Top 50 List of Herbal Teas & their benefits, uses

Herbal teas are teas made from plants, seeds, flowers, roots or fruits of all plants except Camellia sinensis. They have been used as natural home remedies for thousands hundreds and thousands of years.

Before the invention of modern medicine, herbs and seeds were used for treating anything from infections to rashes and fevers. Although many of them have been around for hundreds, if not thousands of years, some of them still need more research to prove its benefits. However, one thing is for sure–herbal teas have been deeply rooted into our lives, and are often much more than just herbal remedies.

Benefits of herbal teas

With thousands of herbal teas come thousands of different flavors and benefits. Some herbs may taste better in blends, some are delicious on its own. Some cause no known side effects, while others should be taken only under the professional supervision. If you decide to use herbs for any health condition, even the minor ones, with herbal remedies, always consult your doctor. Teas that may be completely safe to some people may cause serious side effects in others.

Here is the list of the 50 most popular herbal teas around the world.

  1. Chamomile tea

Chamomile is an all-time favorite herbal remedy all around the world. It’s been around for thousands of years, and used mostly for its calming effect. Chamomile may help reduce inflammation, treat stomach pain, aid sleep and promote calmness and muscle relaxation[1].

  1. Peppermint tea

Peppermint is used world-wide for its refreshing and calming properties. Tea has a lightly sweet and refreshing flavor that may help with bad breath. The most important benefits include stress relief, aiding digestion and soothing stomach[2], boosting immune system and relieving the symptoms of common cold[3].

  1. Rosehip tea

Rosehips are a great source of vitamin C and antioxidants. Studies suggest that the antioxidant activity may be higher than those of popular berries such as blueberries or black currants[4]. They may help with achieving weight loss goals, protect the brain and skin from aging[5].

  1. Rooibos tea

In the last couple of decades, rooibos is capturing the hearts of many tea drinkers around the world. This tea, grown exclusively in South Africa, has a distinctive earthy and sweet flavor, perfect for blending with other herbs, fruits or flowers. This tea is used not only for its flavor, but for its potent antioxidant activity and many potential benefits – from reducing cholesterol and high blood pressure, to treating colic in infants and increasing airflow to the lungs[6].

 

  1. Ginger tea

The main use of ginger tea is help with upset stomach and nausea and for adding a spicy touch to tea blends, especially chai tea. But ginger has many more potential benefits–from protecting the brain and heart, lowering blood sugar and anti-cancer properties[7].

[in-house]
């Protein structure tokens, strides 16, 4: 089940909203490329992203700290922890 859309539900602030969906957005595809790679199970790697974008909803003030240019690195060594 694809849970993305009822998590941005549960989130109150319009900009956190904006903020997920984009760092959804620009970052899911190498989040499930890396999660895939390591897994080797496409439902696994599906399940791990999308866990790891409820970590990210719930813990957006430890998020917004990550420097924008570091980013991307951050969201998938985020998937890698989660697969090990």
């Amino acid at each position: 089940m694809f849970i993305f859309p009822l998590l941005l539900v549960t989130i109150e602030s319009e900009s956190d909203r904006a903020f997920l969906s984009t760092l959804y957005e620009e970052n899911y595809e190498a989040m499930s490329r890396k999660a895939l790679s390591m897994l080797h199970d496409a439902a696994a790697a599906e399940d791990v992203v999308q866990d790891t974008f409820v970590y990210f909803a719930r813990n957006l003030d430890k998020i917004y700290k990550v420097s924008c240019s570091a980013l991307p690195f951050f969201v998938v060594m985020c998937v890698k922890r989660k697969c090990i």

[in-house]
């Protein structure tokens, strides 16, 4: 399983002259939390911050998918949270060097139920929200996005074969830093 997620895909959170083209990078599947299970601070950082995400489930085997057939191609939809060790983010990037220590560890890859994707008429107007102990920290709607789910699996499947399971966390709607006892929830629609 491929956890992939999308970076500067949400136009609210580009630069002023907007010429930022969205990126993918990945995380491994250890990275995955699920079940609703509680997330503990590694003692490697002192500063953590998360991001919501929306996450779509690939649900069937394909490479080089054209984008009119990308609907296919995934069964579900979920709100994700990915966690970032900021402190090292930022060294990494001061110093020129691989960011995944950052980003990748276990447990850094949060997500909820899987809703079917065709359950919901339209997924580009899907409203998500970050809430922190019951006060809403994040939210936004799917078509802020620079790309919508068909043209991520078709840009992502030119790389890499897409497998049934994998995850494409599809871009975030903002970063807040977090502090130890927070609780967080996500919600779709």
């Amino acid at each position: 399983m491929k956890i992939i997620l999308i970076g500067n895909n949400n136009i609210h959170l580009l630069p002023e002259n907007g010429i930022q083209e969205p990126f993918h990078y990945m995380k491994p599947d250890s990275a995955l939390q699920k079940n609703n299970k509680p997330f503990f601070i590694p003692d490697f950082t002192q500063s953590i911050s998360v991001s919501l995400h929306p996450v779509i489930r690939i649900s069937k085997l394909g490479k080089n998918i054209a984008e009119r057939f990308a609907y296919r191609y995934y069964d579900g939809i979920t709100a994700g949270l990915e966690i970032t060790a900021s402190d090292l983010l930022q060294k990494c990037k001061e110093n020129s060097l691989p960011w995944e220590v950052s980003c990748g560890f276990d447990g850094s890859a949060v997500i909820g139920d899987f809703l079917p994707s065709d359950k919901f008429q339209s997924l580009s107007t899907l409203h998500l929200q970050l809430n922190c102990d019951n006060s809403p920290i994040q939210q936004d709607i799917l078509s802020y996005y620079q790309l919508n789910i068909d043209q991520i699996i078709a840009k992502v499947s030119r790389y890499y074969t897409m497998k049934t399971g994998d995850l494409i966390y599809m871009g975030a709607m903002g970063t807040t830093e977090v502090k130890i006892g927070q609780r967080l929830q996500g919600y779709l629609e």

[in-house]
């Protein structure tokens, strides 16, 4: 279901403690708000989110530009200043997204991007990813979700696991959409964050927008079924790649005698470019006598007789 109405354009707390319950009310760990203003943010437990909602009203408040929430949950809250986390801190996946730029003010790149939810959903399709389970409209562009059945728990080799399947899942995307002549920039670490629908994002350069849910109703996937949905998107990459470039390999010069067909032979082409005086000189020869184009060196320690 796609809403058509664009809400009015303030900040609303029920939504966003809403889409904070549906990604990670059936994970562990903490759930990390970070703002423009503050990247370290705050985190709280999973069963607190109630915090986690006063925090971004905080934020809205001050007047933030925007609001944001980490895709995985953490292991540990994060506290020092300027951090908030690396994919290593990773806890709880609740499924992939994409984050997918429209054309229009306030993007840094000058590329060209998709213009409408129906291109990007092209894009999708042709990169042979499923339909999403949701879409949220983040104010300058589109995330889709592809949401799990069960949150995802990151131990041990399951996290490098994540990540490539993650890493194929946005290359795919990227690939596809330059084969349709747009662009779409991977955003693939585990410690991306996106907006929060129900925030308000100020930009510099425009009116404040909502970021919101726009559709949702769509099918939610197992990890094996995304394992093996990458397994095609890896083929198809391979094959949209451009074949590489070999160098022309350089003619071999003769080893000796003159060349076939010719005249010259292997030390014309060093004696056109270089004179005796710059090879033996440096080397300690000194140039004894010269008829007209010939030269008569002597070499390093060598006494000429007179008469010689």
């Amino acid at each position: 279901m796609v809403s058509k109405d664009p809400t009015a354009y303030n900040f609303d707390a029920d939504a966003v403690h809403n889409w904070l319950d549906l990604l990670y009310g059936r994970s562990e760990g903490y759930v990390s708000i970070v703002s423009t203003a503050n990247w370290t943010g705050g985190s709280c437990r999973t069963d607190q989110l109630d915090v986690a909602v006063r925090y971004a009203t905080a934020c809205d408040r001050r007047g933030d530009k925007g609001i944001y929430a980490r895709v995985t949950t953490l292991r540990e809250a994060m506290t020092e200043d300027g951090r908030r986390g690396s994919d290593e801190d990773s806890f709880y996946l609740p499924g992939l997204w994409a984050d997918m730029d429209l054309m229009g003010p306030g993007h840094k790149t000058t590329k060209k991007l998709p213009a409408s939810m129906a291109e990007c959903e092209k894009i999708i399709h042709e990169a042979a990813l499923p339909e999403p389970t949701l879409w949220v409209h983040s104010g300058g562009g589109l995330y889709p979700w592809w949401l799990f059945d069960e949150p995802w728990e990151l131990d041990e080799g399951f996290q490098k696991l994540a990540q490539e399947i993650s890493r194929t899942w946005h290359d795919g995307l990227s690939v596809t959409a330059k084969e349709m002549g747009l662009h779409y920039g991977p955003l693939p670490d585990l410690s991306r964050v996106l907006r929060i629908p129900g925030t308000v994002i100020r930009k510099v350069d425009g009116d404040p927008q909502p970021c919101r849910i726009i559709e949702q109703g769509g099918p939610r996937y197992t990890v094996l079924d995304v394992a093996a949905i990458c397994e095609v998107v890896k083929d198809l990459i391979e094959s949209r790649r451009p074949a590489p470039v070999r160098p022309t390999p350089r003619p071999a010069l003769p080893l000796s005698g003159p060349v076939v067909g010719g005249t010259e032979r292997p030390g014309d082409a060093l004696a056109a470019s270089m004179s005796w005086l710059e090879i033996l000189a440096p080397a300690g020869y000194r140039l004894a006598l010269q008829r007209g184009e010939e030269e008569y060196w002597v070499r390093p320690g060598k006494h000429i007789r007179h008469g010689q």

1. Cinnamon tea

Studies showed that cinnamon, one of the most popular spices around the world, has an anti oxidant and anti-inflammatory properties and may help with lowering blood pressure and protecting the heart[8].

  1. Lemongrass tea

Lemongrass, a delicious herb used both as a spice and tea may help relieve the pain and anxiety, lower blood pressure, act as antioxidant and help with weight management. Studies showed it also has antibacterial and anti inflammatory properties[9].

  1. Tusli tea

Tulsi or Holy Basil is an adaptogenic herb used for its ability to reduce stress naturally and benefit the overall health. Adaptogenic herbs are often used for dealing with lifestyle-related diseases, especially different types of stress. Tulsi has anti-inflammatory, antioxidant, antidiabetic, anticancer, antimicrobial and radioprotective properties[10].

  1. Rosemary tea

If you love using rosemary for cooking, you will love a cup of rosemary tea too. Rosemary may provide several benefits–from helping with Alzheimer’s disease[11] to treating anxiety[12].

  1. Olive leaf tea

Olive leaf tea is still one of the unexplored gems in the world of herbal tea, except in the Mediterranean countries where it has been used for treating several health problems. This tea is made from dried olive tree leaves. It has a lightly sweet and refreshing taste. It may have potential use in preventing cancer[13], lowering cholesterol and blood sugar, and helping with weight loss[14].

  1. Barley tea

Barley tea or mugicha is one of the most popular herbal teas in eastern Asia. This delicious tea is commonly used for aiding digestion and promoting weight loss.

  1. Licorice tea

Licorice root tea is one of the naturally sweetest teas in the world. Traditionally, it has been used for treating stomach pain and cough[15].

Seven herbal tea with licorice, ginseng, peppermint, echinacea, rooibos, sasparilla root and cinnamon

  1. Eucalyptus tea

Traditionally, eucalyptus has been used for its antiseptic and antibacterial properties and for different breathing and lungs related problems–from treating the common cold and flu to sore throat and pneumonia[16].

  1. Iceland moss tea

Iceland moss is one of the potentially most beneficial herbs for treating a sore throat and dry cough, and may provide an instant relief[17]. Another interesting use is treating the loss of appetite[18].

  1. Gingko tea

Traditionally, gingko is used for treating brain related problems mostly caused by aging. Interestingly, it’s one of the oldest trees in the world. Although there is not enough scientific research to confirm the benefits, gingko is still one of the most popularly used herbal remeries for memory problems[19].

  1. Ashwagandha tea

Similar to tulsi, ashwagandha is an adaptogenic herb too. The most common use is for treating stress and anxiety and sleeping problems. Studies have showed it has may help protect the brain and heart, improve memory and even improve muscle strength[20].

Vedic (healer) tea with ashwagandha

  1. Sage tea